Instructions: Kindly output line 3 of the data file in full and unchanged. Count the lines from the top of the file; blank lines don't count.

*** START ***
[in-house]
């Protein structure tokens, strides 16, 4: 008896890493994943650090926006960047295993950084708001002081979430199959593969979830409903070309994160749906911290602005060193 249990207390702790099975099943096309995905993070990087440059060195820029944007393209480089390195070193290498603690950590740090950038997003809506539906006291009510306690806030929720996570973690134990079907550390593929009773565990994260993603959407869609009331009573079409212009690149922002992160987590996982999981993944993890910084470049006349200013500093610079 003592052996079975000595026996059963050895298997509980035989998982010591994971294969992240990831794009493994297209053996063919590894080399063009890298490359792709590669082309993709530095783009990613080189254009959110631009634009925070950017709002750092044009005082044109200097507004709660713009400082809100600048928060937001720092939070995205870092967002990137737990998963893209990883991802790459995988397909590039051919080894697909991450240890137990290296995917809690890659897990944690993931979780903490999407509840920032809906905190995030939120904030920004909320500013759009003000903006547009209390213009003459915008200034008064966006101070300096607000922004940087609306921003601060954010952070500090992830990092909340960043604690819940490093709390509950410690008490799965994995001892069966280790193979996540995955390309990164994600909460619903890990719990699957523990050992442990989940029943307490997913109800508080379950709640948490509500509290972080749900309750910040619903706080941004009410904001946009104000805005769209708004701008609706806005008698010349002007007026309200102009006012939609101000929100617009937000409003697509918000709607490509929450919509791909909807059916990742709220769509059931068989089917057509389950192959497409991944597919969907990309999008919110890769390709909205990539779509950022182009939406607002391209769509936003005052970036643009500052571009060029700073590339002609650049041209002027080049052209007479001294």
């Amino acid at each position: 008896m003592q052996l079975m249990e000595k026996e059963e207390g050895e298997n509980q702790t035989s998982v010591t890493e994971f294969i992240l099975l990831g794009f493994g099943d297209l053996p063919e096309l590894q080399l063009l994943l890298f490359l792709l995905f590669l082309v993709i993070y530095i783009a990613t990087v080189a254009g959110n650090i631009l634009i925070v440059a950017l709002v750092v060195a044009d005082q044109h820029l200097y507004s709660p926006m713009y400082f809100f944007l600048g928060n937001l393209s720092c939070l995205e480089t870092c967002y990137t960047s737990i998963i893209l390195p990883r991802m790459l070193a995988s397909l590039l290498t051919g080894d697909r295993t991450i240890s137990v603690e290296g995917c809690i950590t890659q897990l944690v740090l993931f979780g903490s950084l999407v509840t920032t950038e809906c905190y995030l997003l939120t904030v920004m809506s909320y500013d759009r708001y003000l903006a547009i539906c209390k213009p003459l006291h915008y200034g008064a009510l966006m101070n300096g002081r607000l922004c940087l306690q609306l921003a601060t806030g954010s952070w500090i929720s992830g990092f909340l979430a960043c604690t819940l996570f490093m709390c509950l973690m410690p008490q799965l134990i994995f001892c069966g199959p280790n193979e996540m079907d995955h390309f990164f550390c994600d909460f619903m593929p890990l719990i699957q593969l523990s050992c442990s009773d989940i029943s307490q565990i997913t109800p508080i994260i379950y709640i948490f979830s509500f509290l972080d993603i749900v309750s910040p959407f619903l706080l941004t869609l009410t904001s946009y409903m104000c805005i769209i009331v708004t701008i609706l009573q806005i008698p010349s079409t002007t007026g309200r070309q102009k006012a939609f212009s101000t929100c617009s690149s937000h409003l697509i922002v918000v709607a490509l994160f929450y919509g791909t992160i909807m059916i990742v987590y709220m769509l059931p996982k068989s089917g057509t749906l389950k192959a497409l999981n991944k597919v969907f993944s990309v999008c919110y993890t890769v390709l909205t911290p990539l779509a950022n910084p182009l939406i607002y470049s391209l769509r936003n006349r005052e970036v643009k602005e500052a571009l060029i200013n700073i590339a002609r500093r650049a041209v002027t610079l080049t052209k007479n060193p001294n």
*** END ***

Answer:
């Amino acid at each position: 008896m003592q052996l079975m249990e000595k026996e059963e207390g050895e298997n509980q702790t035989s998982v010591t890493e994971f294969i992240l099975l990831g794009f493994g099943d297209l053996p063919e096309l590894q080399l063009l994943l890298f490359l792709l995905f590669l082309v993709i993070y530095i783009a990613t990087v080189a254009g959110n650090i631009l634009i925070v440059a950017l709002v750092v060195a044009d005082q044109h820029l200097y507004s709660p926006m713009y400082f809100f944007l600048g928060n937001l393209s720092c939070l995205e480089t870092c967002y990137t960047s737990i998963i893209l390195p990883r991802m790459l070193a995988s397909l590039l290498t051919g080894d697909r295993t991450i240890s137990v603690e290296g995917c809690i950590t890659q897990l944690v740090l993931f979780g903490s950084l999407v509840t920032t950038e809906c905190y995030l997003l939120t904030v920004m809506s909320y500013d759009r708001y003000l903006a547009i539906c209390k213009p003459l006291h915008y200034g008064a009510l966006m101070n300096g002081r607000l922004c940087l306690q609306l921003a601060t806030g954010s952070w500090i929720s992830g990092f909340l979430a960043c604690t819940l996570f490093m709390c509950l973690m410690p008490q799965l134990i994995f001892c069966g199959p280790n193979e996540m079907d995955h390309f990164f550390c994600d909460f619903m593929p890990l719990i699957q593969l523990s050992c442990s009773d989940i029943s307490q565990i997913t109800p508080i994260i379950y709640i948490f979830s509500f509290l972080d993603i749900v309750s910040p959407f619903l706080l941004t869609l009410t904001s946009y409903m104000c805005i769209i009331v708004t701008i609706l009573q806005i008698p010349s079409t002007t007026g309200r070309q102009k006012a939609f212009s101000t929100c617009s690149s937000h409003l697509i922002v918000v709607a490509l994160f929450y919509g791909t992160i909807m059916i990742v987590y709220m769509l059931p996982k068989s089917g057509t749906l389950k192959a497409l999981n991944k597919v969907f993944s990309v999008c919110y993890t890769v390709l909205t911290p990539l779509a950022n910084p182009l939406i607002y470049s391209l769509r936003n006349r005052e970036v643009k602005e500052a571009l060029i200013n700073i590339a002609r500093r650049a041209v002027t610079l080049t052209k007479n060193p001294n």